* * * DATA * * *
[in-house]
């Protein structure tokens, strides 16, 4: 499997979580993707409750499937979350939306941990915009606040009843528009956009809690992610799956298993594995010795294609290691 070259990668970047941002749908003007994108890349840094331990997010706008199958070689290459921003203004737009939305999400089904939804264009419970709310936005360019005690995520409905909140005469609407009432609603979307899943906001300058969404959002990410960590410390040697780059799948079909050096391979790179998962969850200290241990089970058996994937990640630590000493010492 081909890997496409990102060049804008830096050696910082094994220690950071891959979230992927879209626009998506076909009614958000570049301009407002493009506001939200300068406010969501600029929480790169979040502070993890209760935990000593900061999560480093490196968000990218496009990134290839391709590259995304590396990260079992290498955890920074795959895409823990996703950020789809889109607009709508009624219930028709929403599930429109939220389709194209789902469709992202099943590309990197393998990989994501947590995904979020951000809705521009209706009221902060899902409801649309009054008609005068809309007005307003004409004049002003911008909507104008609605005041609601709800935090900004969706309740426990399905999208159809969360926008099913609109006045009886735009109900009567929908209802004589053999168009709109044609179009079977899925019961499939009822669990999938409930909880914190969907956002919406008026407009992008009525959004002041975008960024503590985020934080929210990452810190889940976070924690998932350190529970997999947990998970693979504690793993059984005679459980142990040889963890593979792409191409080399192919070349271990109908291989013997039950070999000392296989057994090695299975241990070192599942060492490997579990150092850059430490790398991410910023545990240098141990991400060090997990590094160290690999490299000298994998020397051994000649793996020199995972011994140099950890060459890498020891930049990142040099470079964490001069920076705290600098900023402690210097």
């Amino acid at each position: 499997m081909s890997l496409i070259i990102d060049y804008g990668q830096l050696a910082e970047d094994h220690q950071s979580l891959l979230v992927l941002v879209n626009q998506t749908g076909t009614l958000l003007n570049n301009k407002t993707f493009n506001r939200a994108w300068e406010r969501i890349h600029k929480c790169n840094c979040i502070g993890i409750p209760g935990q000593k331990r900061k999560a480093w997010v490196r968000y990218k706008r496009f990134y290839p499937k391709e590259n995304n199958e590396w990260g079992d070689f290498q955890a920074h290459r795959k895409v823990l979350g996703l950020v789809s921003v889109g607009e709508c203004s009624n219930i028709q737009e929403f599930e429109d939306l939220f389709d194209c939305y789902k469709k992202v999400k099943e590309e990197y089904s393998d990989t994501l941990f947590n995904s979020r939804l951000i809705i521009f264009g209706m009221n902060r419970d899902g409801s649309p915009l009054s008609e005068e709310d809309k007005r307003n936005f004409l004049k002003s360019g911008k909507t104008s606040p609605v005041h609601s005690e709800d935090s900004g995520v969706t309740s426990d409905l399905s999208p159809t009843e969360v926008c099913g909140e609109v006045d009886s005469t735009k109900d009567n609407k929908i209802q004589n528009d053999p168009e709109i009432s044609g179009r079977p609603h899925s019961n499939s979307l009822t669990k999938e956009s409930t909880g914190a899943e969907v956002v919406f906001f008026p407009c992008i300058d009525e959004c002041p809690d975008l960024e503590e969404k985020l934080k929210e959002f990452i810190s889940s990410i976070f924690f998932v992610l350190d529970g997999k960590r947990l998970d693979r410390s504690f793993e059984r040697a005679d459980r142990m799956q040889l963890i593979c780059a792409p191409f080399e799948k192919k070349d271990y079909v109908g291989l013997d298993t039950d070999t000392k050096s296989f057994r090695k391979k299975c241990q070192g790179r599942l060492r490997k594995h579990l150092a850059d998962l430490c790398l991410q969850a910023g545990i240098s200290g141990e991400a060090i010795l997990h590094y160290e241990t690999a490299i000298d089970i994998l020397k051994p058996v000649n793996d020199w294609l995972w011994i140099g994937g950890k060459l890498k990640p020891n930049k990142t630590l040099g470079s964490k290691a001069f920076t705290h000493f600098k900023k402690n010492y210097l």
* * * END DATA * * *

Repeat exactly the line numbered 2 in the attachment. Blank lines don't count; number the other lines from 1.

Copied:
């Protein structure tokens, strides 16, 4: 499997979580993707409750499937979350939306941990915009606040009843528009956009809690992610799956298993594995010795294609290691 070259990668970047941002749908003007994108890349840094331990997010706008199958070689290459921003203004737009939305999400089904939804264009419970709310936005360019005690995520409905909140005469609407009432609603979307899943906001300058969404959002990410960590410390040697780059799948079909050096391979790179998962969850200290241990089970058996994937990640630590000493010492 081909890997496409990102060049804008830096050696910082094994220690950071891959979230992927879209626009998506076909009614958000570049301009407002493009506001939200300068406010969501600029929480790169979040502070993890209760935990000593900061999560480093490196968000990218496009990134290839391709590259995304590396990260079992290498955890920074795959895409823990996703950020789809889109607009709508009624219930028709929403599930429109939220389709194209789902469709992202099943590309990197393998990989994501947590995904979020951000809705521009209706009221902060899902409801649309009054008609005068809309007005307003004409004049002003911008909507104008609605005041609601709800935090900004969706309740426990399905999208159809969360926008099913609109006045009886735009109900009567929908209802004589053999168009709109044609179009079977899925019961499939009822669990999938409930909880914190969907956002919406008026407009992008009525959004002041975008960024503590985020934080929210990452810190889940976070924690998932350190529970997999947990998970693979504690793993059984005679459980142990040889963890593979792409191409080399192919070349271990109908291989013997039950070999000392296989057994090695299975241990070192599942060492490997579990150092850059430490790398991410910023545990240098141990991400060090997990590094160290690999490299000298994998020397051994000649793996020199995972011994140099950890060459890498020891930049990142040099470079964490001069920076705290600098900023402690210097």